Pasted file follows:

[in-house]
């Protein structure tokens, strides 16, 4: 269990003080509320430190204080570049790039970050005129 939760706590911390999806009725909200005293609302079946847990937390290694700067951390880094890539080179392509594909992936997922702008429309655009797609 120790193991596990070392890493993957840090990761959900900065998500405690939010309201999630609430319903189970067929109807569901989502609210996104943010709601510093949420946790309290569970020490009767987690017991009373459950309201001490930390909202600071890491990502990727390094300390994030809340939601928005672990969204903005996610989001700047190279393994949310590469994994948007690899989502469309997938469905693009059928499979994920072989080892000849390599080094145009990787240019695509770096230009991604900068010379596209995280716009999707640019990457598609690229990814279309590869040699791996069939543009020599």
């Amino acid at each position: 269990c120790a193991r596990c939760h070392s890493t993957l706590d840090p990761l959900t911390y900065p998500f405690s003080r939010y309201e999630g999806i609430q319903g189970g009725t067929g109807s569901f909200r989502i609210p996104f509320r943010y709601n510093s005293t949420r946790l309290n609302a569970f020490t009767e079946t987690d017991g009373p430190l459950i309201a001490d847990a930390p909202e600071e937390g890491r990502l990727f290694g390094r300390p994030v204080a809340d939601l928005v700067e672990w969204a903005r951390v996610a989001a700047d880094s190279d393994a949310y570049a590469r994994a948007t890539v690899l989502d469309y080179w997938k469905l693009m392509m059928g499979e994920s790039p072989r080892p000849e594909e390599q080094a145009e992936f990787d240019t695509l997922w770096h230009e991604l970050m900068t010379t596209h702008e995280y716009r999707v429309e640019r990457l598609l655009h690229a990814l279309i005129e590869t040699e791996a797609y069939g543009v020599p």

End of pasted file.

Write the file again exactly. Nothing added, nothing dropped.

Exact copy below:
[in-house]
């Protein structure tokens, strides 16, 4: 269990003080509320430190204080570049790039970050005129 939760706590911390999806009725909200005293609302079946847990937390290694700067951390880094890539080179392509594909992936997922702008429309655009797609 120790193991596990070392890493993957840090990761959900900065998500405690939010309201999630609430319903189970067929109807569901989502609210996104943010709601510093949420946790309290569970020490009767987690017991009373459950309201001490930390909202600071890491990502990727390094300390994030809340939601928005672990969204903005996610989001700047190279393994949310590469994994948007690899989502469309997938469905693009059928499979994920072989080892000849390599080094145009990787240019695509770096230009991604900068010379596209995280716009999707640019990457598609690229990814279309590869040699791996069939543009020599």
């Amino acid at each position: 269990c120790a193991r596990c939760h070392s890493t993957l706590d840090p990761l959900t911390y900065p998500f405690s003080r939010y309201e999630g999806i609430q319903g189970g009725t067929g109807s569901f909200r989502i609210p996104f509320r943010y709601n510093s005293t949420r946790l309290n609302a569970f020490t009767e079946t987690d017991g009373p430190l459950i309201a001490d847990a930390p909202e600071e937390g890491r990502l990727f290694g390094r300390p994030v204080a809340d939601l928005v700067e672990w969204a903005r951390v996610a989001a700047d880094s190279d393994a949310y570049a590469r994994a948007t890539v690899l989502d469309y080179w997938k469905l693009m392509m059928g499979e994920s790039p072989r080892p000849e594909e390599q080094a145009e992936f990787d240019t695509l997922w770096h230009e991604l970050m900068t010379t596209h702008e995280y716009r999707v429309e640019r990457l598609l655009h690229a990814l279309i005129e590869t040699e791996a797609y069939g543009v020599p």